ATLANTA — Some evenings, Frank Bibin takes a chair, sets it under the pecan trees that grow outside his home and makes himself comfortable. In one hand he holds a flashlight; the other grasps a device no larger than a cell phone. He waits.
When shadowy figures begin darting among the leaves of his trees, Bibin switches on the little machine, a simple sonar tracker. He listens: click.click.click.
Each click is a reminder that he’s not alone in his grove a few miles from the Georgia-Florida line in Brooks County. He’s tracking flying bats, whose nocturnal feedings on moths and other parasites help keep his farm pesticide-free.
The clicks, he knows, also assure him that a disease that has decimated millions of bats elsewhere in the nation has not come as far south as his home 230 miles south of Atlanta. The affliction is called white nose syndrome, and it’s got Bibin and others worried – for good reason. The disease has reached northwest Georgia, threatening millions of bats.
What happens to bats has profound implications for creatures higher up the food chain. Bats love insects, and can eat as much as half their body weight in bugs in one night.
Bibin understands. “I’m definitely watching for it,” said Bibin, who operates Pebble Hill Grove organic farm with his wife, Teresa. “I would be totally devastated if it moved here.”
Few people are aware of white nose syndrome, or WNS. It’s a quiet disaster, taking place in dark places where few people go. WNS, one biologist recently wrote, “is possible extinction in its rawest and ugliest form.”
It’s been steadily advancing south since its discovery in 2006 among bats hibernating in a New York cave. A fungal infection in the soil that leaves bats with white residue on their faces, WNS has spread to 22 states and five Canadian provinces. Scientists theorize it came from Europe, brought here by material on a cave explorer’s equipment.
State and federal researchers found it among bats in a cave at Cloudland Canyon State Park in northwest Georgia last month. The same week, scientists in South Carolina announced the disease’s discovery in that state.
Bats and humans are responsible for the disease’s migration – bats mixing among uninfected populations, and humans exploring caves who transfer the blight from one subterranean environment to another.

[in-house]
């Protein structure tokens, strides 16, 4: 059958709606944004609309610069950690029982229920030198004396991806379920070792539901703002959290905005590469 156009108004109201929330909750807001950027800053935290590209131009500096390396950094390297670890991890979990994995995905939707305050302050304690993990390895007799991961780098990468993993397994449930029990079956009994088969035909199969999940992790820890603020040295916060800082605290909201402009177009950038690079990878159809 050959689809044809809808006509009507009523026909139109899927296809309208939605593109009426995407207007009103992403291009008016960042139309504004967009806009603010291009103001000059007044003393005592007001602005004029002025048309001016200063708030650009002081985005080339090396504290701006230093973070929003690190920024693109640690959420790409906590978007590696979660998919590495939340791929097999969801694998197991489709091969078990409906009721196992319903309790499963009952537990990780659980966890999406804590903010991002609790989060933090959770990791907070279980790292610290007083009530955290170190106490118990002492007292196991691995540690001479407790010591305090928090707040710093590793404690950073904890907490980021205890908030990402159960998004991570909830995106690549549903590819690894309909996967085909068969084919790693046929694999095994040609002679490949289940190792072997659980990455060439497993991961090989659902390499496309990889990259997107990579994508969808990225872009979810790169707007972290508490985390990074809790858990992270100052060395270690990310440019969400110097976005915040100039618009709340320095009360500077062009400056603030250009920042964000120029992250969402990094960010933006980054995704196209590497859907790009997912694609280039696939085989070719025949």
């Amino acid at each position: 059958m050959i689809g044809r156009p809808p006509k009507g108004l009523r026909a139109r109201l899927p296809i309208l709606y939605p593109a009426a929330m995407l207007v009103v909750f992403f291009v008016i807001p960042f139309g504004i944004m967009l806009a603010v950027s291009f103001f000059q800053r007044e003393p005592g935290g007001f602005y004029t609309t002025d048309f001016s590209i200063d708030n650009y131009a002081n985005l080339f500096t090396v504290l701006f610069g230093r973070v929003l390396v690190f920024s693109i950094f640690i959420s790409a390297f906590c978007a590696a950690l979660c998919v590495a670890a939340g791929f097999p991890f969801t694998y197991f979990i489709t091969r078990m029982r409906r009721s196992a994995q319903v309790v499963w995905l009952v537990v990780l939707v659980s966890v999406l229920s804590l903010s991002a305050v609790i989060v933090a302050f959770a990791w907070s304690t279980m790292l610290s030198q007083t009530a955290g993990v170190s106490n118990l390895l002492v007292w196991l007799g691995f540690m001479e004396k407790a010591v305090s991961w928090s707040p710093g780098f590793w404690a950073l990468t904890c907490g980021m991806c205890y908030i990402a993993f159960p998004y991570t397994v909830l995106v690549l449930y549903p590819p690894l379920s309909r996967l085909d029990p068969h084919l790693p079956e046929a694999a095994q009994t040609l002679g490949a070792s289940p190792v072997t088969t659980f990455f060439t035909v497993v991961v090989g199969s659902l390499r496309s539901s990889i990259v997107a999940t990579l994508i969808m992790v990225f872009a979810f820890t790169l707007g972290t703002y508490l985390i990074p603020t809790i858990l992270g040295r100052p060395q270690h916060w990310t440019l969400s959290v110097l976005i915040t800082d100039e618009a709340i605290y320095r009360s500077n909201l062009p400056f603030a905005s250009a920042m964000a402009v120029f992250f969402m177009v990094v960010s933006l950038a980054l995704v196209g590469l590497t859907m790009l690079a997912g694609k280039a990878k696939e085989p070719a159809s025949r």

It has killed more than 5 million bats. In some caves, WNS has killed every bat wintering inside their rocky confines.
“It’s a new disease, unlike anything we’ve seen before,” said Ann Froschauer, a spokesperson for the U.S. Fish and Wildlife Service.
Bats don’t have the best PR, said Trina Morris, a wildlife biologist with the state Department of Natural Resources. A lot of people, she said, needlessly fear bats.
“I think they’re beautiful,” said Morris, whose colleagues call her “bat girl.”
In February, Morris and others visited a cave in Paulding County, 40 miles northwest of Atlanta. Donning protective gear and head lamps, they descended about a half-mile into a cavern whose craggy walls were dotted with sleepy little Myotis septentrionalis and Perimyotis subflavus – Northern long-eared and tri-colored bats, respectively. They resembled furry june bugs with dog faces and dragon wings, big-eared and vulnerable in slumber.
In that probe, they found no evidence of WNS – and allowed themselves the hope that the plague might have passed them by. That optimism lasted until their visit to Cloudland Canyon three weeks later.
“Even though I expected to find it, I wasn’t prepared for my reaction to finding it,” said Morris. “It was very distressing.”
Now, said Morris, biologists have to wait and see whether WNS sweeps through Georgia’s bat populations as thoroughly as it has in New York, Pennsylvania and elsewhere.
It may not, as the disease appears to do most damage in colder weather. WNS spreads on the skin of hibernating bats, rousing them from slumber. Once awake, the bats begin burning more fat, forcing them to go out in search of insects – only to discover their food supply is hidden under a mantle of snow or dead leaves. WNS sufferers often starve to death.
Georgia bats forced out to search for food in winter might have better luck. If the weather is warm enough, they’ll find something to eat.
The disease is a modern-day reminder of earlier biological holocausts. Pete Pattavina, a biologist with the U.S. Fish and Wildlife Service, recently sounded an alarm.
“The passenger pigeon, the Carolina parakett, ivory-billed woodpeckers and even the decimation of American chestnut forests – these were textbook abstractions of extinction that biologists shake their heads over,” Pattavina wrote. “Seeing how this aggressive, exotic fungus is attacking these small animals is not some quiet suggestion of a problem, but possible extinction in its rawest and ugliest form screaming in our faces.”
Morris was just as emphatic. The best defense, she said, is to follow federal guidelines for disinfecting clothes and gear between cave visits. In time, perhaps, bats will build up a resistance to the quiet killer.
“There’s no way to prevent it,” she said. “And that’s the worst part.”